By — Shyamal Sinha
Visiting Pakistani Prime Minister Imran Khan has proclaimed his Muslim-majority nation a choice destination for religious tourism by Sri Lankans, most of whom are Buddhists.
Millions of people around the world embark annually on spiritual journeys to soothe their souls. Global religious tourism is one of the fastest growing segments in travel today. According to the UNWTO, 300-330 million tourists visit the globe’s most important religious sights every year.
Pakistan, with many important historical Buddhist sites, is noticeably trending in “religious tourism” due to its extensive heritage of Gandhara and Emperor Ashoka the Great.
Siddhartha Gautama, later revered as the Buddha, spread his teachings on the Indian subcontinent as long ago as 2600 years. Buddhism spread around Pakistan, Afghanistan, and India. In what is today modern-day Pakistan and other areas, the famous Buddhist ruler Ashoka the Great (304 to 232 BCE) spread Buddhism and Buddhist monuments and art throughout the region. (Gandhara Civilization 1500 BCE to 515 CE.)
Although, Buddhists who live in Pakistan only amount to a few thousand, more and more Buddhist tourists arrive each year. The most popular country for Buddhist tourists from Japan, China, Korea, and Thailand are Buddhist sites in India.
In talks with President Gotabaya Rajapaksa on Wednesday, Khan highlighted Buddhist heritage sites in Pakistan and stressed the building of cultural ties, the Pakistan Embassy said in a statement.
“Pakistan probably has one of the greatest Buddhist heritages in the world and we invite people from Sri Lanka to visit them,” Khan said a day earlier after meeting with Prime Minister Mahinda Rajapaksa.
Khan is making a two-day official visit to Sri Lanka which began Tuesday.
Buddhists account for more than 70% of Sri Lanka’s 22 million people. Ethnic minority Tamils, who are mainly Hindu, comprise about 15% and 9% are Muslims.
Khan said northern Pakistan is the center of the ancient Buddhist Gandhara civilization and that a 40-foot (12-meter) sleeping Buddha statue was recently discovered there.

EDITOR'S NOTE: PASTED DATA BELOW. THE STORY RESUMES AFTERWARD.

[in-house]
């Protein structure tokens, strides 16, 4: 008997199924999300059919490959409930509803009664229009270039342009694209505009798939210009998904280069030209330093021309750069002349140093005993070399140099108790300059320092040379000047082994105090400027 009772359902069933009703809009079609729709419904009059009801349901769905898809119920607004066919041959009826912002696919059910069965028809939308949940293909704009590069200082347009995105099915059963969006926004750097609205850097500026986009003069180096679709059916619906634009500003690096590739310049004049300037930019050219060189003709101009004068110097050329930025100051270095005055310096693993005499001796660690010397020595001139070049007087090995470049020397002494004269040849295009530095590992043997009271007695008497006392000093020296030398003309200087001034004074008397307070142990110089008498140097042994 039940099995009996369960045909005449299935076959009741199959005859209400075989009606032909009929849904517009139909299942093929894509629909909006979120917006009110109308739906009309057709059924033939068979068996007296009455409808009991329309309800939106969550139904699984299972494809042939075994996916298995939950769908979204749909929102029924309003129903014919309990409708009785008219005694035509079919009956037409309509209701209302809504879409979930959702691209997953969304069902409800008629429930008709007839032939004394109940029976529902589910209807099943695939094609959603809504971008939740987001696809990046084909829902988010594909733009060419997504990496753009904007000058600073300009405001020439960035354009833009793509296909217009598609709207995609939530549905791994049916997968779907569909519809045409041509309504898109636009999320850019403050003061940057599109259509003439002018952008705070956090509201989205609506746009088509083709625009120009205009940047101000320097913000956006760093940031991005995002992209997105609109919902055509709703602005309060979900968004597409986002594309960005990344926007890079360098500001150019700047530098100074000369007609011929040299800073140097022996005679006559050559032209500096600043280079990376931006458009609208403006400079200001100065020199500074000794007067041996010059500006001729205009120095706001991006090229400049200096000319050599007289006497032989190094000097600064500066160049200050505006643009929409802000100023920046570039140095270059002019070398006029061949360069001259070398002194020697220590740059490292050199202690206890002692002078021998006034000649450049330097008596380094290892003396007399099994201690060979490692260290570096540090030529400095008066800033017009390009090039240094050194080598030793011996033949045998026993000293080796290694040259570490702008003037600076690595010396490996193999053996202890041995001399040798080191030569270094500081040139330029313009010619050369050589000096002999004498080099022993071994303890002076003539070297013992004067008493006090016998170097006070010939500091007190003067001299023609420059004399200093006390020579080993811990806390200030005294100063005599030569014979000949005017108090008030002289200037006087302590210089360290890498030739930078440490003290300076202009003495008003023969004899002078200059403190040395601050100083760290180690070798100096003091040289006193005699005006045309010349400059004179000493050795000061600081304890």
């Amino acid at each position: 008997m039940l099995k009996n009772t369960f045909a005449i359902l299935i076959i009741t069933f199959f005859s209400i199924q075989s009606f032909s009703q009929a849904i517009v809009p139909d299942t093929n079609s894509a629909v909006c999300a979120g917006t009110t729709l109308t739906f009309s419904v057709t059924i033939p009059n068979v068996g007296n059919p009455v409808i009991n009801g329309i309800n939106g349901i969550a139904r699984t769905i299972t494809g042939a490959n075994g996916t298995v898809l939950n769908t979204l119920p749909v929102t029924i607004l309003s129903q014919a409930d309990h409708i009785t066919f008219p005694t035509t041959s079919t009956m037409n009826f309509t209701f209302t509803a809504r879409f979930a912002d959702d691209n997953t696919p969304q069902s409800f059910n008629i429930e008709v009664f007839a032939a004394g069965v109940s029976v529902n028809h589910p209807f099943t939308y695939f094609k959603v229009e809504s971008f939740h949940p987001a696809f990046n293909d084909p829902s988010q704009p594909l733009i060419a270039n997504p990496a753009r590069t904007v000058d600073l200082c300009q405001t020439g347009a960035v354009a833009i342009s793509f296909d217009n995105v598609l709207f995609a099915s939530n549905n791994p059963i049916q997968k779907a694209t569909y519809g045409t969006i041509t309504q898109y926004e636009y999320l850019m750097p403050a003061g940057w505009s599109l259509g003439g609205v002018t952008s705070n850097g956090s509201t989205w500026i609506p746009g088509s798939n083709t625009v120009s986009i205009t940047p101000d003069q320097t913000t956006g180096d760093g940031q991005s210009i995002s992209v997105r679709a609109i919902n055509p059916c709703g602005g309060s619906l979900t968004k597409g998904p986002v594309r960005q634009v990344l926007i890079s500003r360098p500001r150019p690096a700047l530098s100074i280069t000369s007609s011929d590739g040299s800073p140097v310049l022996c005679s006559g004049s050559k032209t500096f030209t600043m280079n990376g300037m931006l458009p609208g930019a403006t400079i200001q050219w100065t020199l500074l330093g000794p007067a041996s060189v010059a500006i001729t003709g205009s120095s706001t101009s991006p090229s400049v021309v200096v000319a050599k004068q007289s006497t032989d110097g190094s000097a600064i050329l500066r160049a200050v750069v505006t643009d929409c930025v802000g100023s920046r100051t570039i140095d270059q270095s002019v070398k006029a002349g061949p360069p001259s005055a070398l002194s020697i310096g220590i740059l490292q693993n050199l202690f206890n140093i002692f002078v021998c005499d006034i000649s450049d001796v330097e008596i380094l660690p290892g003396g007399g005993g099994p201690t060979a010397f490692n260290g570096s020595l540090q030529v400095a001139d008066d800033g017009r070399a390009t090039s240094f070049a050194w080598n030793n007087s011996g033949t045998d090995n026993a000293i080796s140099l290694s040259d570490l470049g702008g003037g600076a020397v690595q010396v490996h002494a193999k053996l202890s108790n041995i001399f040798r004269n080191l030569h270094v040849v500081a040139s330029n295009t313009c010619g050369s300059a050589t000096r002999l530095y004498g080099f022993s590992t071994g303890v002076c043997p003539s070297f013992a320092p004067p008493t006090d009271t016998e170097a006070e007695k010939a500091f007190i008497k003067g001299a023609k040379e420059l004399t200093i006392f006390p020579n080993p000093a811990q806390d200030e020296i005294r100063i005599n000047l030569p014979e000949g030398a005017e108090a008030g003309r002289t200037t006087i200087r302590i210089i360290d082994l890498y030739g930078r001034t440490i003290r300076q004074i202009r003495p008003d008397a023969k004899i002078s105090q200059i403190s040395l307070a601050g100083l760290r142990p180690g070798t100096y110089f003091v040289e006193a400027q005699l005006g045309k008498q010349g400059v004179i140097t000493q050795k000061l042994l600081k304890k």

Gandhāra was one of the so-called great regions (mahjanapada) of ancient India (a geographical concept that included many other parts of modern South Asia). Under the Mauryan empire (ca. 300–185 BCE), its capital was the city of Taxila. The center of ancient Gandhāra was the Peshawar basin in northwestern Pakistan which extends westward into Afghanistan along the Kabul River. This region exerted cultural and linguistic influence on what has been called “Greater Gandhāra” which encompasses the surrounding areas eastwards across the Indus River (such as Taxila), north towards the Swat Valley and Upper Indus, west towards Bamiyan and across the Hindu Kush into Bactria and the Oxus river valley.
The Indian emperor Ashoka (ca. 268–233 BCE) erected edicts in the region, some of which use the Gāndhārī language and the Kharosthi script later used by Gandhāran Buddhists. These edicts confirm the existence of Buddhism in Gandhāra during his reign. Kharosthi inscriptions have been found as far West as Wardak along the Kabul river, Uzbekistan (Termez) and Tajikistan (Anzhina-Tepe) and as far south as Mohenjo-Daro and Baluchista
“We are planning a Buddhist trail … with all the Buddhist great shrines and Buddhist places,” he said.
Prime Minister Mahinda Rajapaksa is the older brother of President Gotabaya Rajapaksa.
Pakistan may be the next big thing in Buddhist historical-site tourism, although for years it was held back by a bureaucratic visa system as well as the unstable security situation. With a renewed focus on Buddhist Tourism, this is changing, with a new streamlined visa process, the improved security situation, as well as the introduction of online visas.
This hidden potential for Pakistan, however, is extraordinary, since Buddhism one of the world’s largest spiritual paths, with over 520 million followers. Most Buddhists live in Asia and are relatively close in proximity to the country. Pakistan’s neighbour, China, has around 244 million Buddhist followers.
source – AP